RENEE MONTAGNE, HOST:
Andre Robert Lee has his own story of feeling like an outsider as a young, black man. Lee wasn't part of that voucher study but in 1985, when he was 14 and living in one of the poorest neighborhoods of Philadelphia, Lee got a scholarship to an elite, private prep school. It was the beginning of a dual life.
ANDRE ROBERT LEE: In my class, our people had the names of major department stores, major construction companies, you know, and I barely had bus fare to get to school.
MONTAGNE: Lee tells his story in a new documentary, "The Prep School Negro." In the film, we hear from him and also other young, black students - like Kelvin Johnson- navigating opportunities that come with some big obstacles.
(SOUNDBITE OF DOCUMENTARY, "THE PREP SCHOOL NEGRO")
KELVIN JOHNSON: I kind of feel like when you're black, sometimes you have to be twice as good. I was kind of, you know, sad by it, you know. I'm a people person and to go to a school where you can't be yourself - I was being myself, but people not to embrace you is just - it kind of sucked.
MONTAGNE: Andre Robert Lee says making the documentary helped him understand painful issues of race and class.
LEE: My mother was a factory worker, and the family who owned the factory, their children - the son was in my class, and the daughter was a class or two below me. And I had moments of looking at them and thinking, like, our tuition is more than your father pays my mother a year. And then what I took home was a high level of shame because I walked in, and I saw these people - and say, you know what? Wait. Their families are successful. Mine isn't. Does that mean that I am less than they are?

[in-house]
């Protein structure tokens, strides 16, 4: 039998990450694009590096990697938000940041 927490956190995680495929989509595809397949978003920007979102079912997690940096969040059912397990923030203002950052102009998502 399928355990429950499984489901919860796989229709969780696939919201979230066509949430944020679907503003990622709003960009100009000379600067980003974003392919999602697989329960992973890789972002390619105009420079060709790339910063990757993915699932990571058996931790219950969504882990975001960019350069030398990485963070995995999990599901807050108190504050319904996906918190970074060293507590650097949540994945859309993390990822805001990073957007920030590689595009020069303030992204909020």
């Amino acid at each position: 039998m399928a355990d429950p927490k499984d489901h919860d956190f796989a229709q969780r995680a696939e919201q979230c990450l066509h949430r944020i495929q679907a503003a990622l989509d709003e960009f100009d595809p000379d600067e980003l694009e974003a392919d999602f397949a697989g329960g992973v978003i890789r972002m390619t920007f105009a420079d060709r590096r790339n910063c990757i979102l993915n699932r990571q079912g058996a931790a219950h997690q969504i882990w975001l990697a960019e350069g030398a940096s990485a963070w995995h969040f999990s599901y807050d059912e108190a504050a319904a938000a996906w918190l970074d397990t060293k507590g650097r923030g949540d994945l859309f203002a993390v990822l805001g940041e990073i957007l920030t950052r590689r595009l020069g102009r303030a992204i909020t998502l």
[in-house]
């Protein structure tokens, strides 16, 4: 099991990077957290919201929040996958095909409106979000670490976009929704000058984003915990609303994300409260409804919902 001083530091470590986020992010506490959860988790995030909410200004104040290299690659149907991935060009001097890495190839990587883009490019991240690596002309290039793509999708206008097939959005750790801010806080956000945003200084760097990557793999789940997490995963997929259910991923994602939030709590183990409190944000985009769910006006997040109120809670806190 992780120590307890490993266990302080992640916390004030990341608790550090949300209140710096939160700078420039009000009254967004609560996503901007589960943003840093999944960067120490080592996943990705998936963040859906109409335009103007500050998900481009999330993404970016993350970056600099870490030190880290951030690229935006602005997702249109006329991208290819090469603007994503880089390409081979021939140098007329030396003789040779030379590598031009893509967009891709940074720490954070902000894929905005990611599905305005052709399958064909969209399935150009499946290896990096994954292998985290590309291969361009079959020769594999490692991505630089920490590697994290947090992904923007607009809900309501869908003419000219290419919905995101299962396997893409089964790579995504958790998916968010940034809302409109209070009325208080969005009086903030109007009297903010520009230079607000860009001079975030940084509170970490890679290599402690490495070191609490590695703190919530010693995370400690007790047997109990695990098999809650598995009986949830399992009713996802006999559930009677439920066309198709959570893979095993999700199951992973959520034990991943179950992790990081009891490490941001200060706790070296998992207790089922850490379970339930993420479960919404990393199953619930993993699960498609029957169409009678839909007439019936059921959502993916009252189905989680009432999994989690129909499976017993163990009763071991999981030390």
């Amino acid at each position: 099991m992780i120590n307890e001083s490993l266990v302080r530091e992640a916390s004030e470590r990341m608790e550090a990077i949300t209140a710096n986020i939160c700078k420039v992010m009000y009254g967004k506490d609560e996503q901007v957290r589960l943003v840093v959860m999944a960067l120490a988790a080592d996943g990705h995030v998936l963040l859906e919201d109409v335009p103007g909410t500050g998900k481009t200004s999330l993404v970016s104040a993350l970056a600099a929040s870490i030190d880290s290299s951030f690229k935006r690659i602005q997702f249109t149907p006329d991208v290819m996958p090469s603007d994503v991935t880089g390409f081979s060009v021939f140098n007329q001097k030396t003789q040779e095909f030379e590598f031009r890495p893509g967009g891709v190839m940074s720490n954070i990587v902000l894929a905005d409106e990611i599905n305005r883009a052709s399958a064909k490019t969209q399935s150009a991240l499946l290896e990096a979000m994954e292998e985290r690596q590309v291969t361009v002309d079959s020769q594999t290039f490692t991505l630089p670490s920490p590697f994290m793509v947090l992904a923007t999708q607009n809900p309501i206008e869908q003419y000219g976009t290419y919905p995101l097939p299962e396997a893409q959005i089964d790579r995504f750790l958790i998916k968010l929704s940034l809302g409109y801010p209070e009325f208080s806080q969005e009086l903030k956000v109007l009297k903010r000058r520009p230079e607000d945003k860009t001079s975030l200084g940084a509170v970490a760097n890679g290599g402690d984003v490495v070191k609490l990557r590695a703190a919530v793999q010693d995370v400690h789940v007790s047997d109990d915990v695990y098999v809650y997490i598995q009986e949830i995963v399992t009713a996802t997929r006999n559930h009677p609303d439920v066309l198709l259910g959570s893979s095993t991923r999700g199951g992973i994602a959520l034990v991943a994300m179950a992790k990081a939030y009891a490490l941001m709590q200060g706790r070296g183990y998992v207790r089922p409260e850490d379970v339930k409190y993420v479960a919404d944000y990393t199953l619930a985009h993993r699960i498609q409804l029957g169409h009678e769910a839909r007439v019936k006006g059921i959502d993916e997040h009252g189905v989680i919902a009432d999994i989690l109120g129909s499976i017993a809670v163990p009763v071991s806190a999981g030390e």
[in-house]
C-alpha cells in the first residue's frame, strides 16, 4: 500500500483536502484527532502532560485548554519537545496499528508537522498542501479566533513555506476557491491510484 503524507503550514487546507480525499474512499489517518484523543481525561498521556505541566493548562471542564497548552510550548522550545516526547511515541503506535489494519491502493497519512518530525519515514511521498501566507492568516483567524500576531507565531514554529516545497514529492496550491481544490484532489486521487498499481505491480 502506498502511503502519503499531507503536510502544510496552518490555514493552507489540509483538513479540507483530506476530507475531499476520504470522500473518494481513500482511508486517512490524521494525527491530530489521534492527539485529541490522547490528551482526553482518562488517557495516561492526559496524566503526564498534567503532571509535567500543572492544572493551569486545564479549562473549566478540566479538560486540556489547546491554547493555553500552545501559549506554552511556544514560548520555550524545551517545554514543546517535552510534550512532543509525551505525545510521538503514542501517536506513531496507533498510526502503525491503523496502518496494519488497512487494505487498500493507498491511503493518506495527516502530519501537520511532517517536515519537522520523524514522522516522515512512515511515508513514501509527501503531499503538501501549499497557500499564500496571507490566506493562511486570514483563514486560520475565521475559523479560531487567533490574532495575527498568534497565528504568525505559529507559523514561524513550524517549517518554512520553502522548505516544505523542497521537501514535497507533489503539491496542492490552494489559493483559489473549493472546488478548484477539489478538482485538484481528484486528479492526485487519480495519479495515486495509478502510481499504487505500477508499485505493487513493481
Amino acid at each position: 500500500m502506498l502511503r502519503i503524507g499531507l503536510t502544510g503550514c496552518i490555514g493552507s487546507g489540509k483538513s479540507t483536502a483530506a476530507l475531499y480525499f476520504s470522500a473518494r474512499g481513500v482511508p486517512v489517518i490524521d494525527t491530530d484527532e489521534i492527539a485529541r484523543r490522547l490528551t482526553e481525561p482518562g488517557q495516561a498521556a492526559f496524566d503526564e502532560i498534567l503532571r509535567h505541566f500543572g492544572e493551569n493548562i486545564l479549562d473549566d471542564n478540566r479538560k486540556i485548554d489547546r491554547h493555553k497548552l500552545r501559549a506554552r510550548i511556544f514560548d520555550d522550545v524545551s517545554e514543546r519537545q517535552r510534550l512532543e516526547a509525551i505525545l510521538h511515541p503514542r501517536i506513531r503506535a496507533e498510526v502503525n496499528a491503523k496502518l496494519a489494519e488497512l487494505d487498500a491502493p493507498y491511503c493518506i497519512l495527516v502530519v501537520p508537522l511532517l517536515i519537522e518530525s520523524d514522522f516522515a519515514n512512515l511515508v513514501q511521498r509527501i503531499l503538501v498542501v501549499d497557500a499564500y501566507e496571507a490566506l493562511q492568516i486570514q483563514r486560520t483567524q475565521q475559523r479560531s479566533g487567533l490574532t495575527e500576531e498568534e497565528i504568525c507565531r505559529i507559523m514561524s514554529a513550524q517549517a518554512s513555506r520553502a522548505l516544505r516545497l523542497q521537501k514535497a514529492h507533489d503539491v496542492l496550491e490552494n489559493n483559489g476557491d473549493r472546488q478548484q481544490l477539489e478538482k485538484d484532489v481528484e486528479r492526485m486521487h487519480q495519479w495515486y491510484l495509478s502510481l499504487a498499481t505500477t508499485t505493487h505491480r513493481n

MONTAGNE: Were there other emotions besides shame?
LEE: Yeah. It's interesting because I, you know, it was intense and heavy and scary, but it was also the most exciting and wonderful time of my life. Like, I have to stress that. But I felt, in ninth grade, that I had a moment where I was like, I understand what racism is and what it means, and what divides me in our country - because I felt that these people had access to a world that I did not have access to.
And I began to instantly fear that I would never truly have access. I masked it with being overly involved in the community, and I had to be the president of every organization I was in, and really just going over the top to fit in and prove that I was a part of that society.
MONTAGNE: It sounds like your way of dealing with feeling as if you didn't belong was to super-belong - I mean, do your best to belong.
LEE: Yeah, it's hard. And when a kid walks in and they're immediately seen as a delinquent, that perception and notion is thrust upon a person immediately. Despite the fact that I'm quote-unquote "successful" and have a career and have a graduate degree, you know, I still have a darn hard time getting a cab, and this is even - if I'm in a suit, or not.
If you're not a really strong person, it can destroy you 'cause it's constant chipping away at your psyche, you know. And I realized this in ninth grade. I thought, there's inequity in the world and it's not going to change. What am I going to do?
MONTAGNE: That was filmmaker Andre Robert Lee. His documentary is "The Prep School Negro." Transcript provided by NPR, Copyright NPR.